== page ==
Blazers must deal with long-term issues
Knocking it about on a number of sporting subjects ...
• Sure, it would be great for this season's Trail Blazers to retain center Hassan Whiteside, who has been such a positive force for the team. The 7-1 veteran ranks among the NBA's top six in blocked shots, rebounding, field-goal percentage and double-doubles. I wrote a couple of weeks ago he was deserving of All-Star consideration; Portland's sorry first-half record and a vague reputation as a "stat chaser" squashed that possibility.
But the idea that it's better for the Blazers not to make a deal for him before Thursday's noon PT trade deadline is misguided in a couple of ways.
First, Jusuf Nurkic is Portland's pivot of the future. Whiteside thinks he could play alongside Nurkic in the starting lineup, but that's unlikely in today's perimeter-minded, fast-paced, 3-point shooting NBA. Whiteside wouldn't be happy playing 15 to 20 minutes a night as Nurkic's backup, no matter how much he says he wants to stay with the Blazers.
Then there's the matter of his contract. Whiteside is in the final year of a deal that calls for him to make $27.1 million this season. He won't command anything near that as a free agent this summer, but he'll be an attractive candidate for a decent contract with some NBA teams. It would reasonable to expect him to get a deal calling for $10 million to $15 million per season.
The Blazers will be trying to stay under the luxury tax threshold of $139 million. They're at $110 million in commitments now for next season (if they keep Trevor Ariza), and that's before dealing with Rodney Hood (who will opt out of his $6 mllion pact) and Carmelo Anthony.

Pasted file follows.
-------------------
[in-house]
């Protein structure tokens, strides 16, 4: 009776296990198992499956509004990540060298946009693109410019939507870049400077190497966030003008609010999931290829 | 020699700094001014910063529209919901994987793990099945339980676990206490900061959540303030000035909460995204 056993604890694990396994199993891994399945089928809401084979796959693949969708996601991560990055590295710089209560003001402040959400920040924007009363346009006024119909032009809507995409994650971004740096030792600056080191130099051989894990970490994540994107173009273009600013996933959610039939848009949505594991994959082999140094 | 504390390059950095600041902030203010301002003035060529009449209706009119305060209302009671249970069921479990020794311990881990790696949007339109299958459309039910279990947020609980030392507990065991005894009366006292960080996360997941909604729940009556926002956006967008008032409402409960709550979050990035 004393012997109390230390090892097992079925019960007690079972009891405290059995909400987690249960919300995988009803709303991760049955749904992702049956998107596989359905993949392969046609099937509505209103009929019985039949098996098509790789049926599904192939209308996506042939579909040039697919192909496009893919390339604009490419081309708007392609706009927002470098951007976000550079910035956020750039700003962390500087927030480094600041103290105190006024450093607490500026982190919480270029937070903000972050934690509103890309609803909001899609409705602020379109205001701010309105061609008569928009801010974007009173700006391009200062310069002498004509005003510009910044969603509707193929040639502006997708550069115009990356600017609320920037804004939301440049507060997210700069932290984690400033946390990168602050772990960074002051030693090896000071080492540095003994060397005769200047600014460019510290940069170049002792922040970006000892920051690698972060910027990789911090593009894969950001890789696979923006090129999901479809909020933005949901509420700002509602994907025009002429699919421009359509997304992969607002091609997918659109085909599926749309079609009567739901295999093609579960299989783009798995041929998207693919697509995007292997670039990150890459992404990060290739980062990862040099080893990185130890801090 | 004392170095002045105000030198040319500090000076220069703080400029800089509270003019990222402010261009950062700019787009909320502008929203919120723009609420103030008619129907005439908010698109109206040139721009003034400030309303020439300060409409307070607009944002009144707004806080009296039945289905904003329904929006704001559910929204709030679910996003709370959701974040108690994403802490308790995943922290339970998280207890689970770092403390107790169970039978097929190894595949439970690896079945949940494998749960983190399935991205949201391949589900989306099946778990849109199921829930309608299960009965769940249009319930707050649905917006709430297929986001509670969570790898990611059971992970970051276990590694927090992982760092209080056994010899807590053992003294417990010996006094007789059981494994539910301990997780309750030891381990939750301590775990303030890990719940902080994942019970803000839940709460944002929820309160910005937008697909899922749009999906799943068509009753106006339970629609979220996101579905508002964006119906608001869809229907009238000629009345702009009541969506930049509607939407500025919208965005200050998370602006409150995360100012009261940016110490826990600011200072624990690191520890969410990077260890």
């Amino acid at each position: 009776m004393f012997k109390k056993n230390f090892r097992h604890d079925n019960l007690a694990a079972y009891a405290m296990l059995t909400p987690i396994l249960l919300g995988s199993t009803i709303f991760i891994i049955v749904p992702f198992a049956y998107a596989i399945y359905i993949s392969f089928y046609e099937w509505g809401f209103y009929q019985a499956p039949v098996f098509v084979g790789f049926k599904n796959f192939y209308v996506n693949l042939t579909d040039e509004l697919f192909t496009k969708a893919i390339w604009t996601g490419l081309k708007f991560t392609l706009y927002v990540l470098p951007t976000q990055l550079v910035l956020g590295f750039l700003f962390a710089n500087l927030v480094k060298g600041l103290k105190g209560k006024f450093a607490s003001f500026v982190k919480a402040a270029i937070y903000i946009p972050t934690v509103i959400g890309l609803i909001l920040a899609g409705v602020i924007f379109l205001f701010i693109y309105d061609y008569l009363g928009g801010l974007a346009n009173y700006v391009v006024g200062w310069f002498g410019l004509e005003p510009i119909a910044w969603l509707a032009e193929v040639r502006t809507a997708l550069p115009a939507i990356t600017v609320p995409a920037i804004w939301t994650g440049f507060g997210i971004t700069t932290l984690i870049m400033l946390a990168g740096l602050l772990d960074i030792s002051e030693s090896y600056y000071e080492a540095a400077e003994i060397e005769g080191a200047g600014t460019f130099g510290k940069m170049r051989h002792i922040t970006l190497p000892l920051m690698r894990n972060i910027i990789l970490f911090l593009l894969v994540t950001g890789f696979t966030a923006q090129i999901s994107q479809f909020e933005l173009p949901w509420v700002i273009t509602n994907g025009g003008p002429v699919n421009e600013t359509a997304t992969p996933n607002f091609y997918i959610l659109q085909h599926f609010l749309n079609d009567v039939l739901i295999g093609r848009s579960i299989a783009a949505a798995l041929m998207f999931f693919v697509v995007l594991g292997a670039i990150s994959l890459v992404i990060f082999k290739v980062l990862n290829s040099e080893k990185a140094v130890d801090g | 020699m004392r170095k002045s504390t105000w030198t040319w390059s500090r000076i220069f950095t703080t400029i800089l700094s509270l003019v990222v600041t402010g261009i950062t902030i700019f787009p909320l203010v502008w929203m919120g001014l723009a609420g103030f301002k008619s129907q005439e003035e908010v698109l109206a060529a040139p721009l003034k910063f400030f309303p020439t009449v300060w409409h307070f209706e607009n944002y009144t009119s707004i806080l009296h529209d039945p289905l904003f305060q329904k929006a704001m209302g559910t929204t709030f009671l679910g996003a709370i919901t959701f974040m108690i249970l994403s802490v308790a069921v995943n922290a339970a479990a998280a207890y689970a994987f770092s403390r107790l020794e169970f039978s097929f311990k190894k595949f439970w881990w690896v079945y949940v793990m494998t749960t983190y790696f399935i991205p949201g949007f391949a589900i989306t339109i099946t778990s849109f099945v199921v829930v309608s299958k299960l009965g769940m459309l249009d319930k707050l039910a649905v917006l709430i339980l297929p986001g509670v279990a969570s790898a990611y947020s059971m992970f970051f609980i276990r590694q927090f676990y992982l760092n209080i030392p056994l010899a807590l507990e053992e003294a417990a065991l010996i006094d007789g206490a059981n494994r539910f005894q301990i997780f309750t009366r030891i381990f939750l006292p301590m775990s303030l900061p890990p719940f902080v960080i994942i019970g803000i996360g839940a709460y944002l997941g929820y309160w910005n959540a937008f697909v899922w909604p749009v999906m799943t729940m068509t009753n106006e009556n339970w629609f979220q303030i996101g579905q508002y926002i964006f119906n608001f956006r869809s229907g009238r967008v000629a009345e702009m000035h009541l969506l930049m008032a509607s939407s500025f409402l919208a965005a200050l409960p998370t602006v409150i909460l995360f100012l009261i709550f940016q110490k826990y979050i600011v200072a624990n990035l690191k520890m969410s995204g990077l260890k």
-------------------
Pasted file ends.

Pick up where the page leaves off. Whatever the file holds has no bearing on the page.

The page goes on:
Whiteside carries Bird Rights, so the Blazers can pay him whatever they want — if luxury tax is no object. They could also offer the full mid-level exception, which would be $9.72 million for a non-taxpaying team and $6 million for a taxpayer. Those deals can go four years with raises of five percent each season. Best-case scenario would be an offer of four years and about $42 million.
Even that is a lot to pay a backup center, but Whiteside isn't a backup. Therein lies the problem for the Blazers. If Whiteside isn't traded, it's because general manager Neil Olshey couldn't find a deal that made sense, not because he decided to keep him to help with this year's playoff push.
That's being shortsighted. Olshey has to have the team's future in mind beyond this season. And if Nurkic remains a Blazer, the future doesn't include Whiteside.
• No surprise here: The Blazers-Los Angeles Lakers game at Staples Center last Friday served as the second-most watched regular-season NBA game in ESPN history, drawing an average of 4.41 million viewers. The record is 4.88 million viewers for the first meeting between Houston's Yao Ming and the Lakers' Shaquille O'Neal in 2003.
Blazers courtside reporter Brooke Olzendam is spending February promoting the importance of
automated external defibrillators (AEDs) in saving lives and raising funds for the American Heart Association.
This is a project dear to — no pun intended — Olzendam's heart. In 2011, her husband of 10 days — Andy Collins — had a heart attack and died while running on a treadmill at age 27.
I wrote about that sad time for Brooke in the following story that was published in 2017.
Go to trailblazers.com/heart to donate to the American Heart Association. The Blazers will match the first $5,000 in donations.
• After 28 years coaching at Lake Oswego High, Steve Coury thought he'd had all of the best of experiences in football.
Then came the opportunity to coach the West team in the U.S. Army All-American Bowl Jan. 4 at San Antonio, a game carried live on the NBC Sports Network.